A carbon-carbon triple bond may be located at any unbranched site within a carbon chain or at the end of a chain, in which case it is called terminal. Because of its linear configuration (the bond angle of a sp-hybridized carbon is 180º), a ten-membered carbon ring is the smallest that can accommodate this function without excessive strain. Since the most common chemical transformation of a carbon-carbon double bond is an addition reaction, we might expect the same to be true for carbon-carbon triple bonds. Indeed, most of the alkene addition reactions also take place with alkynes, and with similar regio- and stereoselectivity.
When the addition reactions of electrophilic reagents, such as strong Brønsted acids and halogens, to alkynes are studied we find a curious paradox. The reactions are even more exothermic than the additions to alkenes, and yet the rate of addition to alkynes is slower by a factor of 100 to 1000 than addition to equivalently substituted alkenes. The reaction of one equivalent of bromine with 1-penten-4-yne, for example, gave 4,5-dibromo-1-pentyne as the chief product.
HC≡C-CH2-CH=CH2 + Br2 → HC≡C-CH2-CHBrCH2Br
Although these electrophilic additions to alkynes are sluggish, they do take place and generally display Markovnikov Rule regioselectivity and anti-stereoselectivity. One problem, of course, is that the products of these additions are themselves substituted alkenes and can therefore undergo further addition. Because of their high electronegativity, halogen substituents on a double bond act to reduce its nucleophilicity, and thereby decrease the rate of electrophilic addition reactions. Consequently, there is a delicate balance as to whether the product of an initial addition to an alkyne will suffer further addition to a saturated product. Although the initial alkene products can often be isolated and identified, they are commonly present in mixtures of products and may not be obtained in high yield. The following reactions illustrate many of these features. In the last example, 1,2-diodoethene does not suffer further addition inasmuch as vicinal-diiodoalkanes are relatively unstable.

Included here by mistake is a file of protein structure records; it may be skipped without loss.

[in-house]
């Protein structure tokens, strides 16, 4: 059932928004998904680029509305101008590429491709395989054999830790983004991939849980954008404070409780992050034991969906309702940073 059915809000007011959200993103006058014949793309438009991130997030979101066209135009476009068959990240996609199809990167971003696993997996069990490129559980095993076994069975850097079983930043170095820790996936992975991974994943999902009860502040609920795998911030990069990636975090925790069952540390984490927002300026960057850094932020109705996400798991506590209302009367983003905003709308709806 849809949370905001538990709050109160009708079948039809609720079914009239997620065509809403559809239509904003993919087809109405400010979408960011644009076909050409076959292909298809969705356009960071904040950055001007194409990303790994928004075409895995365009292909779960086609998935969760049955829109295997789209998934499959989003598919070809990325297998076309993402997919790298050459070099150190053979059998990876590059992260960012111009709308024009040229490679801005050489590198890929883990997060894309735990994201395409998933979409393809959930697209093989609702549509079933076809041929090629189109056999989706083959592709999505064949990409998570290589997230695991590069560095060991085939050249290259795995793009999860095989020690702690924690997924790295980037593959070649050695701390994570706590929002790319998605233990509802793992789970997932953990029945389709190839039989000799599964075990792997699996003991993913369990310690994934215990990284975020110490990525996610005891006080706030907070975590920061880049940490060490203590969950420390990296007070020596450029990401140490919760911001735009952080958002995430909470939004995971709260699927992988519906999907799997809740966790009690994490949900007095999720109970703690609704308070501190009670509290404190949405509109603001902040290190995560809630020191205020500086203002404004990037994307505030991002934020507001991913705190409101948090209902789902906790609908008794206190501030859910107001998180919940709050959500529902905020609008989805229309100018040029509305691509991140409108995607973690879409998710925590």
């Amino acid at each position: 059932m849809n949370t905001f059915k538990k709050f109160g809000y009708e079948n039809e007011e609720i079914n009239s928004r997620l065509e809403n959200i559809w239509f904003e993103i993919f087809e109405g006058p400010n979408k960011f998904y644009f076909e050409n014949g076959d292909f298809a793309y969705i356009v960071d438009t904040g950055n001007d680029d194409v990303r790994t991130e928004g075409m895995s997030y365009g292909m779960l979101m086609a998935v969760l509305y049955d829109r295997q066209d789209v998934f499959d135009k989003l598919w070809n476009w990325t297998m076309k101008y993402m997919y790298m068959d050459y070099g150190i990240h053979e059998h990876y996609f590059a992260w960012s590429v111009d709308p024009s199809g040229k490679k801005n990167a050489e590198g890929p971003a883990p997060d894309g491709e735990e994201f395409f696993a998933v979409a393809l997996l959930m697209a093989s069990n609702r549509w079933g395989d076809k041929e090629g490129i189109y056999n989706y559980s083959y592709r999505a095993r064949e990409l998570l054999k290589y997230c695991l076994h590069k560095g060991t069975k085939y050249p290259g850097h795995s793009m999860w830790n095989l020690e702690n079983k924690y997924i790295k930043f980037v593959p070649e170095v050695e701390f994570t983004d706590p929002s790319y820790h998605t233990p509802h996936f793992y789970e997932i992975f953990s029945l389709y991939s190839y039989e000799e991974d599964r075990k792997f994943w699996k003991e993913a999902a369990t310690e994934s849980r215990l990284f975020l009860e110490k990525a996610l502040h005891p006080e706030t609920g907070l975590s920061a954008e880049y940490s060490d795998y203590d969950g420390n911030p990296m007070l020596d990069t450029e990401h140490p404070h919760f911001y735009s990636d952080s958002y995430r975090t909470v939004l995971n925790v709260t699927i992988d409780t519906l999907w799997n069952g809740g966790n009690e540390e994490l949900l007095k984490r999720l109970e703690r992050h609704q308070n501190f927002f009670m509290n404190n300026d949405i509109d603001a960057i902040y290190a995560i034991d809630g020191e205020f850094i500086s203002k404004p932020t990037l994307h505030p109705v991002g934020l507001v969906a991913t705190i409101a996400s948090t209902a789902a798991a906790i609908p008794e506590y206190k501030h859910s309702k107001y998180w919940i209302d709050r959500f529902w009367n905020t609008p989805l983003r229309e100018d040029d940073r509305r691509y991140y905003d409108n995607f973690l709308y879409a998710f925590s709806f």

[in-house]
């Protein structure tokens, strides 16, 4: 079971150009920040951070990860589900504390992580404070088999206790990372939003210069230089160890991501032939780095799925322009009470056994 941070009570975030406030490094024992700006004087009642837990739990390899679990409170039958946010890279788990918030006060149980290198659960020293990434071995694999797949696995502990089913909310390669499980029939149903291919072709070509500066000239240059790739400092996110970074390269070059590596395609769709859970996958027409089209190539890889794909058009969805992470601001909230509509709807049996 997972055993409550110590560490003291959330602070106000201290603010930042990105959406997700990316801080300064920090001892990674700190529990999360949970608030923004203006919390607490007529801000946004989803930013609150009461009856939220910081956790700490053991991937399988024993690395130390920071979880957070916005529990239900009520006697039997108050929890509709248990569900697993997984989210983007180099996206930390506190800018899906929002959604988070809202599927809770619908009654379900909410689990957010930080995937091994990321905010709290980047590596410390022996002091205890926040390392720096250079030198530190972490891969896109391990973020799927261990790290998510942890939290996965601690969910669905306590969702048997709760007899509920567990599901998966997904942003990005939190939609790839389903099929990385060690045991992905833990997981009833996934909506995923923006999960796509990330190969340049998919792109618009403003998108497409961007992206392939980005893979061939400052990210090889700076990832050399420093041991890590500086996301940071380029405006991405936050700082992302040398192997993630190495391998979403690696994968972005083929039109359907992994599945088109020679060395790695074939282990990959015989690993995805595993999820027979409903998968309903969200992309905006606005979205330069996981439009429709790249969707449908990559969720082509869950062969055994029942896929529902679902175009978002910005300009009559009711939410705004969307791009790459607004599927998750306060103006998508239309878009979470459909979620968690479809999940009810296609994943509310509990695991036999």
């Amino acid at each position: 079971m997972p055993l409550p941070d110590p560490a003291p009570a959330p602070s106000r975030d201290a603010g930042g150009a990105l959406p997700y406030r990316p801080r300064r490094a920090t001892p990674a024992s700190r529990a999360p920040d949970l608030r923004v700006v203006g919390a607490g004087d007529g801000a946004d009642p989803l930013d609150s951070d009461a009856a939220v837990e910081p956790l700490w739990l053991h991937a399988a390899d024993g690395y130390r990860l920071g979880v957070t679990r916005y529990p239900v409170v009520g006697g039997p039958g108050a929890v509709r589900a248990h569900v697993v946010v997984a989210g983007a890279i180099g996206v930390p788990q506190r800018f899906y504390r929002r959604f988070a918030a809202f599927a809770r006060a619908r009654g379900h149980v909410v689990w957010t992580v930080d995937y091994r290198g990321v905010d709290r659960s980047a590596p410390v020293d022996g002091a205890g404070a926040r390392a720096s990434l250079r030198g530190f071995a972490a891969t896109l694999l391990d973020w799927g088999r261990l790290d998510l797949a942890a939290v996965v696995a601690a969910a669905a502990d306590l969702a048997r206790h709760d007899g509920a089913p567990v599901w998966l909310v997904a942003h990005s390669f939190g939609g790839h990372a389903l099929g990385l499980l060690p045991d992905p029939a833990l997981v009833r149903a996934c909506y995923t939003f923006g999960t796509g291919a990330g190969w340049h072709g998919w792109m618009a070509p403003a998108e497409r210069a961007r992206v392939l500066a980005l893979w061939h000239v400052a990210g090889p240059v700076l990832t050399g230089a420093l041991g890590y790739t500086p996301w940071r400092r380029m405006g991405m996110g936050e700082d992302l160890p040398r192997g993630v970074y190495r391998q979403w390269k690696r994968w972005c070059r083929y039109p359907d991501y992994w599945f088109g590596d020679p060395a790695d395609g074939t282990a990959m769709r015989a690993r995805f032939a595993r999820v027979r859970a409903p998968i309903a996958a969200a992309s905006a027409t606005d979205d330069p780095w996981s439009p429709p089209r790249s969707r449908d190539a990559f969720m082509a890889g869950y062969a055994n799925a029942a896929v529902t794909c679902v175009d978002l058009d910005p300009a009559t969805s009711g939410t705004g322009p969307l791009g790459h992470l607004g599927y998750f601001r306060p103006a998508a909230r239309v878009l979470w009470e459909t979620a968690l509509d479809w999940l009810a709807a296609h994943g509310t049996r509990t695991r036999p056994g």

As a rule, electrophilic addition reactions to alkenes and alkynes proceed by initial formation of a pi-complex, in which the electrophile accepts electrons from and becomes weakly bonded to the multiple bond. Such complexes are formed reversibly and may then reorganize to a reactive intermediate in a slower, rate-determining step. Reactions with alkynes are more sensitive to solvent changes and catalytic influences than are equivalent alkenes. For examples and a discussion of mechanisms click here.
Why are the reactions of alkynes with electrophilic reagents more sluggish than the corresponding reactions of alkenes? After all, addition reactions to alkynes are generally more exothermic than additions to alkenes, and there would seem to be a higher π-electron density about the triple bond ( two π-bonds versus one ). Two factors are significant in explaining this apparent paradox. First, although there are more π-electrons associated with the triple bond, the sp-hybridized carbons exert a strong attraction for these π-electrons, which are consequently bound more tightly to the functional group than are the π-electrons of a double bond. This is seen in the ionization potentials of ethylene and acetylene.